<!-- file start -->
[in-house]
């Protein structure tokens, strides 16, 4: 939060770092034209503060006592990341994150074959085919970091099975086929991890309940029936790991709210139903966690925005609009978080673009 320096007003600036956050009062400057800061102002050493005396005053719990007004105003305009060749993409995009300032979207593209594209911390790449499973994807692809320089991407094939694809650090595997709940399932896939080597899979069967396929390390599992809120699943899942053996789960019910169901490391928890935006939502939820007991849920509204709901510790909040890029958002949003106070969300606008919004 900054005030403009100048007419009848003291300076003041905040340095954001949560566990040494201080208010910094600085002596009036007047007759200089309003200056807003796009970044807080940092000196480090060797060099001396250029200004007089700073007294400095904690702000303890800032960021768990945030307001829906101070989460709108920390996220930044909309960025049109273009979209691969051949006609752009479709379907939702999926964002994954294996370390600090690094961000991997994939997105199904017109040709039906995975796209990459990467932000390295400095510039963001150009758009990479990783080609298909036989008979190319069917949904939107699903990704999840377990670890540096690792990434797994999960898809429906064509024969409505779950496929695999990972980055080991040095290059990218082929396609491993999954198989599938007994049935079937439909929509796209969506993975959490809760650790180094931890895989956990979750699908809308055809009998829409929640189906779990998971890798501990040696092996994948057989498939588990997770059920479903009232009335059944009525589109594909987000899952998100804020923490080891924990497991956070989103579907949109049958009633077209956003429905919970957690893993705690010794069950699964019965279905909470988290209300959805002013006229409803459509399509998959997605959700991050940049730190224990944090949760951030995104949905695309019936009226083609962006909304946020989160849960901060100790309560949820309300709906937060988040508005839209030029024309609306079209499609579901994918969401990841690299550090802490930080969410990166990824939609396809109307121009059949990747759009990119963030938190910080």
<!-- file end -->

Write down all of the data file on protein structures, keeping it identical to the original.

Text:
[in-house]
């Protein structure tokens, strides 16, 4: 939060770092034209503060006592990341994150074959085919970091099975086929991890309940029936790991709210139903966690925005609009978080673009 320096007003600036956050009062400057800061102002050493005396005053719990007004105003305009060749993409995009300032979207593209594209911390790449499973994807692809320089991407094939694809650090595997709940399932896939080597899979069967396929390390599992809120699943899942053996789960019910169901490391928890935006939502939820007991849920509204709901510790909040890029958002949003106070969300606008919004 900054005030403009100048007419009848003291300076003041905040340095954001949560566990040494201080208010910094600085002596009036007047007759200089309003200056807003796009970044807080940092000196480090060797060099001396250029200004007089700073007294400095904690702000303890800032960021768990945030307001829906101070989460709108920390996220930044909309960025049109273009979209691969051949006609752009479709379907939702999926964002994954294996370390600090690094961000991997994939997105199904017109040709039906995975796209990459990467932000390295400095510039963001150009758009990479990783080609298909036989008979190319069917949904939107699903990704999840377990670890540096690792990434797994999960898809429906064509024969409505779950496929695999990972980055080991040095290059990218082929396609491993999954198989599938007994049935079937439909929509796209969506993975959490809760650790180094931890895989956990979750699908809308055809009998829409929640189906779990998971890798501990040696092996994948057989498939588990997770059920479903009232009335059944009525589109594909987000899952998100804020923490080891924990497991956070989103579907949109049958009633077209956003429905919970957690893993705690010794069950699964019965279905909470988290209300959805002013006229409803459509399509998959997605959700991050940049730190224990944090949760951030995104949905695309019936009226083609962006909304946020989160849960901060100790309560949820309300709906937060988040508005839209030029024309609306079209499609579901994918969401990841690299550090802490930080969410990166990824939609396809109307121009059949990747759009990119963030938190910080």